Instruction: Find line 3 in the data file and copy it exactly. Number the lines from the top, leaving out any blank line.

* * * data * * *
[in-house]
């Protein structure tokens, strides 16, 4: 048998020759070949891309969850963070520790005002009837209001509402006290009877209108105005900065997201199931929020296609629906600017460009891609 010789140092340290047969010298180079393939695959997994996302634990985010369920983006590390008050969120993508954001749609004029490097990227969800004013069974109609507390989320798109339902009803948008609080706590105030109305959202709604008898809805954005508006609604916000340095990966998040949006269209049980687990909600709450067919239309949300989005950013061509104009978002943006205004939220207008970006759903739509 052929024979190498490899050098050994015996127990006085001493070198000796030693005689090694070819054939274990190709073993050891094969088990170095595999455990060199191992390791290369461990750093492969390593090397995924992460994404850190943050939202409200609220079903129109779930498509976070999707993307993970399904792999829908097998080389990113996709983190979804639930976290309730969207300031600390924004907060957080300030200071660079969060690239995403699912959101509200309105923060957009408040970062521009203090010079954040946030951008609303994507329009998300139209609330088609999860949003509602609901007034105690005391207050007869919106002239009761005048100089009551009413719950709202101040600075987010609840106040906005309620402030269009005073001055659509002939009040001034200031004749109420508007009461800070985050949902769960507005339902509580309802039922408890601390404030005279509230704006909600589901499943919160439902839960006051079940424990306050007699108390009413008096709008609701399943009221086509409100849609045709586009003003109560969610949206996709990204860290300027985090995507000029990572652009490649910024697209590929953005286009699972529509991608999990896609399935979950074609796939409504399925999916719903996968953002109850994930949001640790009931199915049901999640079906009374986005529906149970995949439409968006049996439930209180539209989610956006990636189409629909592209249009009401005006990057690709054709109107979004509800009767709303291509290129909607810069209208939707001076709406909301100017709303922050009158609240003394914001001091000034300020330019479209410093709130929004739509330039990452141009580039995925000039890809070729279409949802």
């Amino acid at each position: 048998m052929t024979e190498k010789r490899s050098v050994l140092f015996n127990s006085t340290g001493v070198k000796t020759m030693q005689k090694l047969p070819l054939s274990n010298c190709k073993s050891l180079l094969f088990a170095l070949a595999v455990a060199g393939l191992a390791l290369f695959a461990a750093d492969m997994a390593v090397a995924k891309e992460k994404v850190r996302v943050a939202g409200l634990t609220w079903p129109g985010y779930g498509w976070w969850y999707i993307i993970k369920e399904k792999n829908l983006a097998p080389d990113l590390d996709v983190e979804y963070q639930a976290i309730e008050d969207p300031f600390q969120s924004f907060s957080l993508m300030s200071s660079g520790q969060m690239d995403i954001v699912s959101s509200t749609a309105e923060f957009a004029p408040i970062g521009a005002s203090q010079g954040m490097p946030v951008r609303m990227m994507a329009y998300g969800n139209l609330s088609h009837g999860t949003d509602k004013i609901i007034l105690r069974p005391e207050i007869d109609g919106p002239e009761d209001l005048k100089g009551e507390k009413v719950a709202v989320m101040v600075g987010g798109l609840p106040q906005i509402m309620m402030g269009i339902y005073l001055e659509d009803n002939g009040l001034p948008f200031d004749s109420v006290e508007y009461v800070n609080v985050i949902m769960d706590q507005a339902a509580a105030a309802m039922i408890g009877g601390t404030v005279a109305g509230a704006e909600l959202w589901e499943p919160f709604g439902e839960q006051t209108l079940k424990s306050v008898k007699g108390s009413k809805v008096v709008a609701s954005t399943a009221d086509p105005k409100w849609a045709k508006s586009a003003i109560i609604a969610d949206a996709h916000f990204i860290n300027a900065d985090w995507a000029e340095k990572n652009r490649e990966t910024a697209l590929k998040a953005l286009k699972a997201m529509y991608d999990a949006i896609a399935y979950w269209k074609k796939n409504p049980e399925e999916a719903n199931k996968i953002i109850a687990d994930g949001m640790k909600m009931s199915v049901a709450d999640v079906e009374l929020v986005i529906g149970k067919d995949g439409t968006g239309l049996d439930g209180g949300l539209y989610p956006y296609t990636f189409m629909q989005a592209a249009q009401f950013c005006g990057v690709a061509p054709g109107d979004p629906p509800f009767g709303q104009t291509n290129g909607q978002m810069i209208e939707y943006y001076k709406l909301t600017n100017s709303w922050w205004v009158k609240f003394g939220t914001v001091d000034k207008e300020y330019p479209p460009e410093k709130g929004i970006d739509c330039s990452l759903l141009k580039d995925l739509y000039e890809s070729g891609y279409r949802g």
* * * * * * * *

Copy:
């Amino acid at each position: 048998m052929t024979e190498k010789r490899s050098v050994l140092f015996n127990s006085t340290g001493v070198k000796t020759m030693q005689k090694l047969p070819l054939s274990n010298c190709k073993s050891l180079l094969f088990a170095l070949a595999v455990a060199g393939l191992a390791l290369f695959a461990a750093d492969m997994a390593v090397a995924k891309e992460k994404v850190r996302v943050a939202g409200l634990t609220w079903p129109g985010y779930g498509w976070w969850y999707i993307i993970k369920e399904k792999n829908l983006a097998p080389d990113l590390d996709v983190e979804y963070q639930a976290i309730e008050d969207p300031f600390q969120s924004f907060s957080l993508m300030s200071s660079g520790q969060m690239d995403i954001v699912s959101s509200t749609a309105e923060f957009a004029p408040i970062g521009a005002s203090q010079g954040m490097p946030v951008r609303m990227m994507a329009y998300g969800n139209l609330s088609h009837g999860t949003d509602k004013i609901i007034l105690r069974p005391e207050i007869d109609g919106p002239e009761d209001l005048k100089g009551e507390k009413v719950a709202v989320m101040v600075g987010g798109l609840p106040q906005i509402m309620m402030g269009i339902y005073l001055e659509d009803n002939g009040l001034p948008f200031d004749s109420v006290e508007y009461v800070n609080v985050i949902m769960d706590q507005a339902a509580a105030a309802m039922i408890g009877g601390t404030v005279a109305g509230a704006e909600l959202w589901e499943p919160f709604g439902e839960q006051t209108l079940k424990s306050v008898k007699g108390s009413k809805v008096v709008a609701s954005t399943a009221d086509p105005k409100w849609a045709k508006s586009a003003i109560i609604a969610d949206a996709h916000f990204i860290n300027a900065d985090w995507a000029e340095k990572n652009r490649e990966t910024a697209l590929k998040a953005l286009k699972a997201m529509y991608d999990a949006i896609a399935y979950w269209k074609k796939n409504p049980e399925e999916a719903n199931k996968i953002i109850a687990d994930g949001m640790k909600m009931s199915v049901a709450d999640v079906e009374l929020v986005i529906g149970k067919d995949g439409t968006g239309l049996d439930g209180g949300l539209y989610p956006y296609t990636f189409m629909q989005a592209a249009q009401f950013c005006g990057v690709a061509p054709g109107d979004p629906p509800f009767g709303q104009t291509n290129g909607q978002m810069i209208e939707y943006y001076k709406l909301t600017n100017s709303w922050w205004v009158k609240f003394g939220t914001v001091d000034k207008e300020y330019p479209p460009e410093k709130g929004i970006d739509c330039s990452l759903l141009k580039d995925l739509y000039e890809s070729g891609y279409r949802g």